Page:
You should do coding challenges

January 23, 2014

The only way to get better at programming is to just do it. But how? Sure, you can go off and build a side project, but that's hard. Staying motivated enough to complete it is difficult, and something that I have trouble doing. You can go and pick up a programming book and work through their exercises, but that gets boring fast.

One of my favorite ways of doing extra programming is to do coding challenges. These are programs that usually have a fixed length, use gamification elements, and are based on puzzles. The combination of these attributes make them easy to get started, interesting enough to keep doing, and rewarding if you complete the challenge.

What sort of challenges are there? Perhaps the most obvious one is Project Euler, in which you are given a question, write some code, get an answer, and move on. However, that isn't exactly fun. On the other hand, sites like Coderbyte and HackerRank host competitions every so often. These competitions are time based and somewhat intimidating. I personally prefer a balance of fun and difficulty, and the ones below are some of my favorites.

Stripe CTF

Stripe offered the first version of this in February 2012, the second version in August 2012, and is running the third version from January 22-29, 2014. Yes, it is time based, but you have a week to complete it, which is very doable. This version focuses on a broad variety of topics, ranging from ruby, to git fundamentals, bitcoin, and text search algorithms. There are 5 levels total and I've finished 3 so far. I highly recommend this one.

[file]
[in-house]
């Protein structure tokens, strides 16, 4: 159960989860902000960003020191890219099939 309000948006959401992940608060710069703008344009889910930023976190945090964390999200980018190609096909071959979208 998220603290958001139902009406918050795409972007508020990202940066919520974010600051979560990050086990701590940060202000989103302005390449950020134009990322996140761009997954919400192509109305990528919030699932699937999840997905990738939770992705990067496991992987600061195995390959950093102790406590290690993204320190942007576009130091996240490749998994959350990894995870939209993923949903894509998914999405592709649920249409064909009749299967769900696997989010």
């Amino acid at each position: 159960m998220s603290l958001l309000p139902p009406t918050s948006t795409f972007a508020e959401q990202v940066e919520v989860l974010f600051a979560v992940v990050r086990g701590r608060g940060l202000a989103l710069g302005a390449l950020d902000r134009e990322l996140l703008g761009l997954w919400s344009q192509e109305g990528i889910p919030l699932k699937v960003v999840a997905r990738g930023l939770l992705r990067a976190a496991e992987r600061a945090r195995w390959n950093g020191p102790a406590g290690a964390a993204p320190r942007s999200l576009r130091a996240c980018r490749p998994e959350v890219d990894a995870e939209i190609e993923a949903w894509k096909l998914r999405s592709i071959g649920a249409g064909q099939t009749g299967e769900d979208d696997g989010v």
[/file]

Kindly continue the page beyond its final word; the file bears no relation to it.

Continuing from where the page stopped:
This is a newly launched venture between Stripe and Matasano. It focuses on embedded systems security, and you will touch upon things like MIPS assembly, debugging, and memory editing. I've taken classes on computer architecture and embedded systems, but that is not required for this challenge. This and the following ones are all untimed.

Matasano Crypto Challenges

This challenge is cool in that nothing is publicly visible. No leaderboards or anything. The puzzles themselves are sent via email and answers are hand checked. As the name implies, this deals with cryptography - everything from bit manipulation to, well, I don't even know because I haven't gotten to the end yet.

Python Challenge

This was the first challenge I participated in, back when I was first learning python. Obviously this focuses on python, but if you are so inclined, you can do it in a completely different language. This is also one of those old school web puzzles. Some levels require you to poke around the source code of the page itself, while others require you to process images in python. Challenges

Another web puzzle, this one focuses on web, programming, crypto and security. It starts off very basic and gradually gets harder. This is a pretty lengthy challenge and the UI isn't the best, but this is great for beginners.